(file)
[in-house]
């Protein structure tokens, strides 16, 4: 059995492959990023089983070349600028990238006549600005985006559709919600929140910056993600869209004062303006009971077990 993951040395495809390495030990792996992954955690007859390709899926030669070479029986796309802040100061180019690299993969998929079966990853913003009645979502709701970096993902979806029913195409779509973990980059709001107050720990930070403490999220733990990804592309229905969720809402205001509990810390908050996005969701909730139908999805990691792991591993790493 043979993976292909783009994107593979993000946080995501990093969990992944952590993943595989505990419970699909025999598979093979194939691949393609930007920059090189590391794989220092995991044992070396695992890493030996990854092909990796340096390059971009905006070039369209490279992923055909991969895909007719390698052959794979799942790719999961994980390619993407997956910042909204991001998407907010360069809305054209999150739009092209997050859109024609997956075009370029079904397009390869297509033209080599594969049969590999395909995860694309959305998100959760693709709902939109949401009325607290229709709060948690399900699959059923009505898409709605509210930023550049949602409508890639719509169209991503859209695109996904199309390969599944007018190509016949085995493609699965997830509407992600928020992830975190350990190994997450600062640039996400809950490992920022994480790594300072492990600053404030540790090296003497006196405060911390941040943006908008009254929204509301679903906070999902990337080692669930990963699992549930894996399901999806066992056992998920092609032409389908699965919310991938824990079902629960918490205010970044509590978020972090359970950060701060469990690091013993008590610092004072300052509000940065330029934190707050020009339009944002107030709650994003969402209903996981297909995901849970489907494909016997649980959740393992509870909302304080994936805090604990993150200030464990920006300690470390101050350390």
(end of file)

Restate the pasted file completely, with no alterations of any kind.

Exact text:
[in-house]
């Protein structure tokens, strides 16, 4: 059995492959990023089983070349600028990238006549600005985006559709919600929140910056993600869209004062303006009971077990 993951040395495809390495030990792996992954955690007859390709899926030669070479029986796309802040100061180019690299993969998929079966990853913003009645979502709701970096993902979806029913195409779509973990980059709001107050720990930070403490999220733990990804592309229905969720809402205001509990810390908050996005969701909730139908999805990691792991591993790493 043979993976292909783009994107593979993000946080995501990093969990992944952590993943595989505990419970699909025999598979093979194939691949393609930007920059090189590391794989220092995991044992070396695992890493030996990854092909990796340096390059971009905006070039369209490279992923055909991969895909007719390698052959794979799942790719999961994980390619993407997956910042909204991001998407907010360069809305054209999150739009092209997050859109024609997956075009370029079904397009390869297509033209080599594969049969590999395909995860694309959305998100959760693709709902939109949401009325607290229709709060948690399900699959059923009505898409709605509210930023550049949602409508890639719509169209991503859209695109996904199309390969599944007018190509016949085995493609699965997830509407992600928020992830975190350990190994997450600062640039996400809950490992920022994480790594300072492990600053404030540790090296003497006196405060911390941040943006908008009254929204509301679903906070999902990337080692669930990963699992549930894996399901999806066992056992998920092609032409389908699965919310991938824990079902629960918490205010970044509590978020972090359970950060701060469990690091013993008590610092004072300052509000940065330029934190707050020009339009944002107030709650994003969402209903996981297909995901849970489907494909016997649980959740393992509870909302304080994936805090604990993150200030464990920006300690470390101050350390």